I myself made that choice — both ways — long ago. I went into a kind of self-imposed exile in Europe, knowing with a kind of utter certainty that a fascist collapse was coming in America. That was simply by reading the economic tea leaves — middle class implosion, next stop, fascism. And I began to write about it, which cost me my career in America — I was never published in America again, the precise second I crossed that line.

In those days, there was a poem by Brecht — that great chronicler of Germany’s fascist implosion — that haunted me, especially. It was about the grief he felt, and the anger he felt at himself for feeling even that grief, because he’d gone into exile, and it had made him feel lost and alienated from his own country, people, history, society. I’d read it, over and over again, crying. I was baffled at myself. I didn’t know why this little poem seemed to see straight into my heartbreak, when no one and nothing else could.

Now I do. I was a lost and lonely boy becoming a man in exile. In exile from fascism. Just like Brecht. He was telling me about my future. About what it feels like to be the kind of person who can’t live in a fascist society. Who must refuse. And turn his back on it. Even if doing so means not being a part of your society at all, ever again. I was haunted by a memory of what was to come to pass.

I knew what was coming then. I’d see it every night, sometimes. Concentration camps and kids and mothers torn apart spinning through my head. That was a decade ago. Would you like to know what spins through my head now? Don’t ask, my friend, don’t ask.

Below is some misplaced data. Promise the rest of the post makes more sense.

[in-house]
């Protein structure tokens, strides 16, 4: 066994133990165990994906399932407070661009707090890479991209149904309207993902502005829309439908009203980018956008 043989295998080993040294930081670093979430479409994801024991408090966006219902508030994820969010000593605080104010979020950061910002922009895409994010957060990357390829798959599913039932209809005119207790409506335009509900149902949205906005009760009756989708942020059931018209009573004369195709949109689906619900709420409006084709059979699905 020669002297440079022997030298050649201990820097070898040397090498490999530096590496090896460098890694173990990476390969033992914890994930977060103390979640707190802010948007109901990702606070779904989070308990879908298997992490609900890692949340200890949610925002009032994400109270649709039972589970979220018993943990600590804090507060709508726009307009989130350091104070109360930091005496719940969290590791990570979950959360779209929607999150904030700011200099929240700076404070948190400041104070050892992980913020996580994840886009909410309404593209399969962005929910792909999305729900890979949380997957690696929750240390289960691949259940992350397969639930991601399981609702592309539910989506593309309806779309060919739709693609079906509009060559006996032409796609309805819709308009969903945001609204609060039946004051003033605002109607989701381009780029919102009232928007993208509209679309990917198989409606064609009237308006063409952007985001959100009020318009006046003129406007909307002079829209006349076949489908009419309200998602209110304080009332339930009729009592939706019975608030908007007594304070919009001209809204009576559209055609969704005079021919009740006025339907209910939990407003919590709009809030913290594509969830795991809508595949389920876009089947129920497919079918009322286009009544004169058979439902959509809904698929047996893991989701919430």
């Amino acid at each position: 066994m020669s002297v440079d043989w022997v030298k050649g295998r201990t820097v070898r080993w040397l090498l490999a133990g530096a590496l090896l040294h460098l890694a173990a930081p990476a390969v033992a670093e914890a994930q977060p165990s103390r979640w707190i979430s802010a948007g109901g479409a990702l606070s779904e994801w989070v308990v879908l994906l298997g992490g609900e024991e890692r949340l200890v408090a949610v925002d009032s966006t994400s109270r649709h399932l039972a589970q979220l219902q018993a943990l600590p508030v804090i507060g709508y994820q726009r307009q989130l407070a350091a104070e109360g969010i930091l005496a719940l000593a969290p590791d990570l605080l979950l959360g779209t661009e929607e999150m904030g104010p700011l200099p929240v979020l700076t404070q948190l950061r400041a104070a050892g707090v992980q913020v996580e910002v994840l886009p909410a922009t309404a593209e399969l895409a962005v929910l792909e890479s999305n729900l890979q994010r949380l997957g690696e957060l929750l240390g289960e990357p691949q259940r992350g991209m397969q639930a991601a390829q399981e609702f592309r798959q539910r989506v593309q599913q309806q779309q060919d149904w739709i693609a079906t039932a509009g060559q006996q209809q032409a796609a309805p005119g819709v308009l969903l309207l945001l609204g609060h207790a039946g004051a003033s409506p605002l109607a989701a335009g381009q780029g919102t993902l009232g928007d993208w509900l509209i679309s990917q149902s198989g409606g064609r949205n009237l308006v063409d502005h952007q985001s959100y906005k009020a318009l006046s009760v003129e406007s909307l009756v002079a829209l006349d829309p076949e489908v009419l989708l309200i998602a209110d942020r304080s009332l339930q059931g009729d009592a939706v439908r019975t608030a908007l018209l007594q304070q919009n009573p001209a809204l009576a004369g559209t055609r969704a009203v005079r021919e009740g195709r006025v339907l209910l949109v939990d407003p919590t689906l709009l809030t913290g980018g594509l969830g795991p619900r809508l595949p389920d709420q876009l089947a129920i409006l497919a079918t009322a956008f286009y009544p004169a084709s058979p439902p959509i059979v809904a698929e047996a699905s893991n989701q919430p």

I know what’s coming next, too. You do, too. Or at least I do if nothing much changes. Not because I’m a genius. But because it’s obvious. America is Nazi Germany in the early to mid 1930s right now. In eerie, precise, exacting ways. No, the death camps haven’t been built. But the concentration camps have. But the Gestapos are. But the papers are being checked. But the intellectuals pretend none of that’s happening. But the opposition appeases it and lets it happen. But the good American is learning to look the other way.

America is becoming a fascist society. So how do you live in one? Ah, my friend. In denial. In cowardice. In complicity. With cheerful enthusiasm. Or you don’t, because you can’t live with yourself that way at all. You resist, in exile. Whether the exile of the body, or the mind, or both — but it will cost you everything.

Those are your choices. There are no others.

I say that gently, with love. Not to condemn you. But to help you make the difficult decisions that lie ahead, for each and every one of us, in this lost and wounded nation that once used to be an idea called America.

December 2019